Four Minutes, Four Questions: Victor & Penny

Four Minutes, Four Questions: Victor & Penny

Victor and Penny are neither characters nor alter-egos for Jeff Freling and Erin McGrane. Rather, Victor & Penny is the name of the band the two formed when they met doing theater in Kansas City.

“The duo is known for having a full sound with only two people,” they say in an email interview. “It’s been a trademark of our performance ever since we started.”

Add the Loose Change Orchestra — upright bass, clarinet, soprano sax, trombone, accordion and glockenspiel — and you have “swing-infused folk-jazz rooted in the riff-driven Kansas City style, delivered with class, joy and soaring musical improvisation.”

Both groups will perform this week in Fayetteville, and Freling and McGrane answered these questions for What’s Up! prior to their arrival.

Q. “Victor” and “Penny” are characters, right? Why do they exist rather than just “Jeff” and “Erin”?

A. In 2010, we were doing a play together in Kansas City. Erin was producing and acting in the play. Jeff, who was living in Chicago at the time, was hired to write some of the music and lead the band who performed live onstage. His character was given the name “Victor California” by the writers. During the run of the play, Erin was hired to sing for a private party and hired Jeff to accompany her. It was the first time the duo performed together, and we knew immediately that we wanted to do more of it. We chose the name “Penny” for Erin based on a lyric from the tune “Paper Moon” (a melody played in a penny arcade). Her full name is “Penny Arcadia.” Initially, our concept was that Victor and Penny would be characters, but as we got started it seemed more genuine to just be ourselves, and Victor & Penny became the name of the band instead. We definitely wanted the name to invoke the feeling of a different era and thought Victor & Penny was more compelling than Jeff and Erin.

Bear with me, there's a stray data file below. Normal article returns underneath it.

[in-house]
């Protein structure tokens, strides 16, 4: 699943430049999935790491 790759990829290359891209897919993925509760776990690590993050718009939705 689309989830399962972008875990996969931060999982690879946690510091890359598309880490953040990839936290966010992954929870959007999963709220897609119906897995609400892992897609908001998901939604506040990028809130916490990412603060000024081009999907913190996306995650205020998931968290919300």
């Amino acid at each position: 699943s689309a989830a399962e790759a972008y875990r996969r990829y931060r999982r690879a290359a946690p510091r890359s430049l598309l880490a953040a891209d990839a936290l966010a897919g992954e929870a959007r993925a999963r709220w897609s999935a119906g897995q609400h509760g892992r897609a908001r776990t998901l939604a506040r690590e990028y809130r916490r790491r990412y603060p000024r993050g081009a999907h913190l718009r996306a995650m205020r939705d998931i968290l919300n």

Q. Where is home for both of you? And how did you get together?

A. We presently live in Kansas City, Mo. We came together over our fascination with the music of the early 20th century. Erin had been singing in an acapella group performing tunes by the Mills Brothers and Boswell Sisters. Jeff had been studying the early guitarists like Charlie Christian, Eddie Lang and Django Rheinhardt. It seemed like a natural fit to piece the two elements together. When Erin was gifted with her father’s 1952 Hofner ukulele, Victor & Penny was born.

Q. Are you “together” in addition to being musical partners? And how does that answer impact your work?

A. Yes! We got married in May of 2017. We’ve been on the road almost full time since 2012. Our personal connection has definitely made us tighter and has given us the ability to finish each other’s musical sentences. One of the most important things that musicians must have onstage with one another is trust, and we have plenty of that.

Q. Explain “prohibition era” jazz versus KC jazz.

A. Prohibition era jazz is the name given to the music that was created during the period in the United States when a constitutional ban was placed on the production, importation and sale of alcohol. This lasted from 1920 until 1933. Jazz in Kansas City, in particular, flourished during this time because our crooked city boss Tom Pendergast chose not to participate in Prohibition. Musicians came from all over the country because while all the bars nationwide were closing down, Kansas City became what one journalist called “The Paris Of The Plains,” a wide-open playground for vice, art and music to thrive. The way we play is based on the hard-swinging improvisational style that came to life in Kansas City during this period.



Victor & Penny

With the Loose Change Orchestra

WHEN — 7:30 p.m. Feb. 14

WHERE — Faulkner Center at the University of Arkansas in Fayetteville

COST — $10-$20

INFO — 575-5387

Categories: Music